The party was at her house, so I showed up a little early to help set up and make the batter. Little did I know that all told, those suckers would take about two and half hours! For six popovers, holy smokes! Making the batter, letting the batter rest, baking at one temperature for almost an hour, poking holes in them, turning the heat down to bake them some more, letting them rest for ten minutes! Still, we shared like good kids, they were delicious. 

Exhibit A:

I didn't use the Jordan Pond mix (I'm a mix snob, no matter what kind, though maybe not any more after I explored the alternative.) I followed the America's Test Kitchen recipe I found in Cook's Country, an excellent publication you get free when you shop at Hannaford. Those guys really know what they're doing, but man, are they committed to their cause. 

Maybe that's the difference between baking for a living and baking for sport. 

Sunday, February 14, 2010

Cupcakes For a V.I.P.

I'm sorry, did I say cupcakes? I meant PUPCAKES!

Today is my niece's 11th birthday and in honor of her I cracked open the Hello, Cupcake! book that she and her sister gave me for Christmas and tried my hand at one of the elaborate decoration techniques. 

Hello, Cupcake, by Karen Tack and Alan Richardson is not a recipe book, like Cupcakes! by Elinor Klivans, which features all sorts of delicious fillings, icings and flavors. It's the definitive guide on how to tranform regular cupcakes into penguins, panda bears, corn on the cob, spaghetti and meatballs, and dogs using no more than cake, icing, and candy. 

My niece is pretty obsessed with puppies, and my parents' schnoodle, Bebop, who all of my nieces just love love love, looks a little like the grey dog* on the cover, wouldn't you say? 

I dispensed with the mini cupcakes that the book called for and used the regular sized cupcake for the head. This meant that I had to use regular size mashmallows instead of mini-marshmallows to build the ears and snout. I was a little nervous about adjusting the proportions, but I turned out great. You can see here how the diced marshmallows are applied to the cake with a little icing, to be covered with piped-on icing "fur." Pink or red sugar is applied to the sticky side of the marshmallow ears to disguise the marshmallow.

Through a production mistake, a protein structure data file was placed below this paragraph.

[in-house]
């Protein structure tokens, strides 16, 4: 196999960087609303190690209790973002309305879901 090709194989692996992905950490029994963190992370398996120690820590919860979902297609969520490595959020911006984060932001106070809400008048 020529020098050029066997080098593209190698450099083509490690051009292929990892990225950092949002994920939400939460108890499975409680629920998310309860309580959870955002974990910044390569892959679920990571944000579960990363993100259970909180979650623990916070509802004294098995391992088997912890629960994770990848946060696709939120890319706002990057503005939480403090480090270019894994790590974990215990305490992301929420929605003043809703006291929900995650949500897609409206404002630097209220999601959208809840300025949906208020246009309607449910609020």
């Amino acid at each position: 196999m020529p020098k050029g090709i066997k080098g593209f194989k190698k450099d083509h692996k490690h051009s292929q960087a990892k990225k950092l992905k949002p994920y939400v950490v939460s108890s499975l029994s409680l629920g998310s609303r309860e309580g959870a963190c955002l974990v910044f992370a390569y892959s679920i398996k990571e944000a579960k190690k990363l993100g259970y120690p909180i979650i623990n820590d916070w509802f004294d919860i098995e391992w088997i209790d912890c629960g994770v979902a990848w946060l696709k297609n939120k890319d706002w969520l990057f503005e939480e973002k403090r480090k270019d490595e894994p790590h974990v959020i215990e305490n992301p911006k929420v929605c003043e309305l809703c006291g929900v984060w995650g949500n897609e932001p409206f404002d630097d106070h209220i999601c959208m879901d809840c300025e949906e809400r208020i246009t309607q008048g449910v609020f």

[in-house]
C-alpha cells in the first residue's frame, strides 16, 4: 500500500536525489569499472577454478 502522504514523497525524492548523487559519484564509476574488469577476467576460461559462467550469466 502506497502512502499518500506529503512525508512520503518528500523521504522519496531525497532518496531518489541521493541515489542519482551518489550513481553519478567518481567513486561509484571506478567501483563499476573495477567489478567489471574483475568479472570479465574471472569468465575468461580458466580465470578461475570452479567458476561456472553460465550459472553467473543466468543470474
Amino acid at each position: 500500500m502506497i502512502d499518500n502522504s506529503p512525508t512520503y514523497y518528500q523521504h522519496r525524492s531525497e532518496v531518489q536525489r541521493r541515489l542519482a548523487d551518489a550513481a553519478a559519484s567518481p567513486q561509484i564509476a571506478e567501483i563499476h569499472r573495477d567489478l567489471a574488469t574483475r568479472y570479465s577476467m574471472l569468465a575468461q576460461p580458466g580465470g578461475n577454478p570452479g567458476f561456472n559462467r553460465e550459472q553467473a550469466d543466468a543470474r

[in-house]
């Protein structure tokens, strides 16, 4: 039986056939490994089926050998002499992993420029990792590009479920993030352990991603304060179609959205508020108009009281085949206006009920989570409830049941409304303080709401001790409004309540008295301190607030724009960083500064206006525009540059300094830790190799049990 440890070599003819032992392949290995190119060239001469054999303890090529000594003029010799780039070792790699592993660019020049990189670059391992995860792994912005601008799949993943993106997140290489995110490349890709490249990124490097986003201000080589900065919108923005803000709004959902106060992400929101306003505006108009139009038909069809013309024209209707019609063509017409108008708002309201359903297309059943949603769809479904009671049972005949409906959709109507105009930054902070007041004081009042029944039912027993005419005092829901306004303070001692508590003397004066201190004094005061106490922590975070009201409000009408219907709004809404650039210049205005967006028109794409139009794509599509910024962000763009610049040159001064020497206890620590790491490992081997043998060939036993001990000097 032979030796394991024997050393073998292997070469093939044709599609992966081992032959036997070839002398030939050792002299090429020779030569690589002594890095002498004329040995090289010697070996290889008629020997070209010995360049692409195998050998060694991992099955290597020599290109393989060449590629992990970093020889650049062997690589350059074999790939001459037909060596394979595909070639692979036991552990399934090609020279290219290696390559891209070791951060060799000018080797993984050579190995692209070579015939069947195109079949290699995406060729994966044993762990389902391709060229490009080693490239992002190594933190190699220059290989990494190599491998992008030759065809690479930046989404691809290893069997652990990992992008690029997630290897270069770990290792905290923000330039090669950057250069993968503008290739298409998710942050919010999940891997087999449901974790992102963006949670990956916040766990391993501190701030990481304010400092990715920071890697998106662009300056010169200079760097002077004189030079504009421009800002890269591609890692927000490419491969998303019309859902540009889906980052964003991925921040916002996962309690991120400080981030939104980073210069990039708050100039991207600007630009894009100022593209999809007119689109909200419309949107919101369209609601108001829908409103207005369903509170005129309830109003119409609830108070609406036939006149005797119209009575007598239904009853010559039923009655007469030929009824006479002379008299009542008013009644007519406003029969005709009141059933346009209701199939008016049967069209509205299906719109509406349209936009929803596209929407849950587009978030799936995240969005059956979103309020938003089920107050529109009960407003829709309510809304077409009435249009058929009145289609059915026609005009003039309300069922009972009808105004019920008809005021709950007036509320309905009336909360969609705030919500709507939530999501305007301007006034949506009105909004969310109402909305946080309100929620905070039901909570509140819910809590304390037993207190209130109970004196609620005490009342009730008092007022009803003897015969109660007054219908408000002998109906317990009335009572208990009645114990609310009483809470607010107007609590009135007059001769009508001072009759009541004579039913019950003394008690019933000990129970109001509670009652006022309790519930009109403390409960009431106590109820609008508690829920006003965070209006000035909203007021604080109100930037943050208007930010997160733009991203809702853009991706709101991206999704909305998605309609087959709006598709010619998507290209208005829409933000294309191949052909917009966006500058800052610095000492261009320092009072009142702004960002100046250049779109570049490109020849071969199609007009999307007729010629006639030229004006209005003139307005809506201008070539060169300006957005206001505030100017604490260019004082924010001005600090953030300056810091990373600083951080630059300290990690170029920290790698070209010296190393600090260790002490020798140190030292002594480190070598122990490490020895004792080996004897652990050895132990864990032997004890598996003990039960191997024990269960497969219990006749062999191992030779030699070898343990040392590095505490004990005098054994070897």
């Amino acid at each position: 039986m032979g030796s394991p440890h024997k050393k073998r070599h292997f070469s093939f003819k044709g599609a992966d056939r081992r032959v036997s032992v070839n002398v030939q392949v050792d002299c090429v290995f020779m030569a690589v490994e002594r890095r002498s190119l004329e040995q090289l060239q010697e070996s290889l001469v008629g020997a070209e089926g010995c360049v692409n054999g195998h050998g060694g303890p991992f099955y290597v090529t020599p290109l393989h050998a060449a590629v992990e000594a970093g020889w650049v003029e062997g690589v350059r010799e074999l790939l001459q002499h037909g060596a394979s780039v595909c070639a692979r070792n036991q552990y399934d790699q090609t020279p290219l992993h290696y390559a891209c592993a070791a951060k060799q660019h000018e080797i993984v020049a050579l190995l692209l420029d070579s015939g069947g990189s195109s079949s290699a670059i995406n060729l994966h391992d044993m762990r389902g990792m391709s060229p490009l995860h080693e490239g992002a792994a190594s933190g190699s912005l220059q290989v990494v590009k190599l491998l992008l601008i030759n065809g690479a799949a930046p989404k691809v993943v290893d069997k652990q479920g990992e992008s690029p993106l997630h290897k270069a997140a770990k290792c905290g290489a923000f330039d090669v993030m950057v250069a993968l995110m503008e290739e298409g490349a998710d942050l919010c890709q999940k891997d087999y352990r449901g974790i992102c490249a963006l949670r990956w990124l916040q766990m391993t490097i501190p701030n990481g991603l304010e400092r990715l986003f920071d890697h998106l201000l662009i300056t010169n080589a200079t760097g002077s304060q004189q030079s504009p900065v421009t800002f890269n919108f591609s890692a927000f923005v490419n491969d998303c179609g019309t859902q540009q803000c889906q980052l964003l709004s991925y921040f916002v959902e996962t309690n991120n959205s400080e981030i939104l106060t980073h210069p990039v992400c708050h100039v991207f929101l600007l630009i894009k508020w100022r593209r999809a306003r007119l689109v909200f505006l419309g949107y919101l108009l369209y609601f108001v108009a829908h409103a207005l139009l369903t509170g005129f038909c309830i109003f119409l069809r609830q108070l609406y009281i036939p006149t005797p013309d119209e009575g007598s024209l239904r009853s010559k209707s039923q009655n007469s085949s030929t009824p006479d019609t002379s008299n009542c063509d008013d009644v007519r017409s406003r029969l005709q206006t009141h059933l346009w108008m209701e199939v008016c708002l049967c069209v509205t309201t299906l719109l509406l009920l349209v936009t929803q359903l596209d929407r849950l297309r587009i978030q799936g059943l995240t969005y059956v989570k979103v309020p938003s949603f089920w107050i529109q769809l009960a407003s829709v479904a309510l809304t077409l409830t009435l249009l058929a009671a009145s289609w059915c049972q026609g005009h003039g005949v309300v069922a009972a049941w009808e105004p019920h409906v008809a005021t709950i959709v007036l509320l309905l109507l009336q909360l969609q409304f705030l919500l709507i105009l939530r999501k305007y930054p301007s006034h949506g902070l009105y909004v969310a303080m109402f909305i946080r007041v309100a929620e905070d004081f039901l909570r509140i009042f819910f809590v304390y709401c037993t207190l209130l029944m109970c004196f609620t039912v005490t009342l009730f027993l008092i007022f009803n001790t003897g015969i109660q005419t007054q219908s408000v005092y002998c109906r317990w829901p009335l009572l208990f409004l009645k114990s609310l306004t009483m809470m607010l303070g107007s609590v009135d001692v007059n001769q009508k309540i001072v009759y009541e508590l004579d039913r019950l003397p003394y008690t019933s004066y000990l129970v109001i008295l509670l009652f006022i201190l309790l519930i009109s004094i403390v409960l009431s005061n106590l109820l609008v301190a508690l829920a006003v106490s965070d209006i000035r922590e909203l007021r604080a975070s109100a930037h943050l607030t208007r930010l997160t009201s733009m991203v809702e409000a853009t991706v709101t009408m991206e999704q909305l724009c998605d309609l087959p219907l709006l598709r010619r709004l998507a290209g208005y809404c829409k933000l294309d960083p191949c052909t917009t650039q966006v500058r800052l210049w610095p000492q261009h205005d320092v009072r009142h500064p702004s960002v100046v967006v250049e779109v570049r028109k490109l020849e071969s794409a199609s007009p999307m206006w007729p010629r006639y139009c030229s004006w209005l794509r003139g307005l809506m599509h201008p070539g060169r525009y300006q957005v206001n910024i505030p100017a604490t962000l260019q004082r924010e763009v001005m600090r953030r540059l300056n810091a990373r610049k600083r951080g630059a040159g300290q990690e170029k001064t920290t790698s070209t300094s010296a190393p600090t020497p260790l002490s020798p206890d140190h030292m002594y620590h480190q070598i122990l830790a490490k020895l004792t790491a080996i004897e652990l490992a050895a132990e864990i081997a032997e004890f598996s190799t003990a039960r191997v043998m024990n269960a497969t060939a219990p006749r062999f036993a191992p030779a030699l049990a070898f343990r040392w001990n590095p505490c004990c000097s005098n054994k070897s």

My Stop-And-Shop didn't have chocolate covered sunflower seeds for the eyes and nose, so I just used black gel icing. And I nixed the pink tongues made of Starburst because, well, I just don't have that much time on my hands or the desire to bring a bag of Starburst into my house.

The book describes great, low cost ways to turn Ziplock bags into piping bags with different tips (to make fur, leaves, petals, etc.) Once I really got going, the whole endeavor was pretty easy, (little precision required, just some finesse) and I'm really pleased with the results. Can't wait to bring them to the birthday party and watch everyone dig in! It's our little secret that underneath all the fur they are actually vegan chocolate cupcakes! Don't tell the 11-year-old!

*I didn't make a grey dog, because I couldn't figure out how to make grey icing from yellow, green, red, and blue food coloring. I didn't want to end up with purple dogs.

Monday, February 8, 2010

Snowed In and Loving It

The snow did not derail my weekend plans and good times were had and art was made! Here's the magnificent chair to prove it.

Of course I don't have a magenta floor, but a girl can dream, can't she?

Then, on Sunday, to my great surprise and delight I got to play host to my two nieces. They helped me figure out how to make this year's felt valentine. They know what they're doing, wouldn't you agree?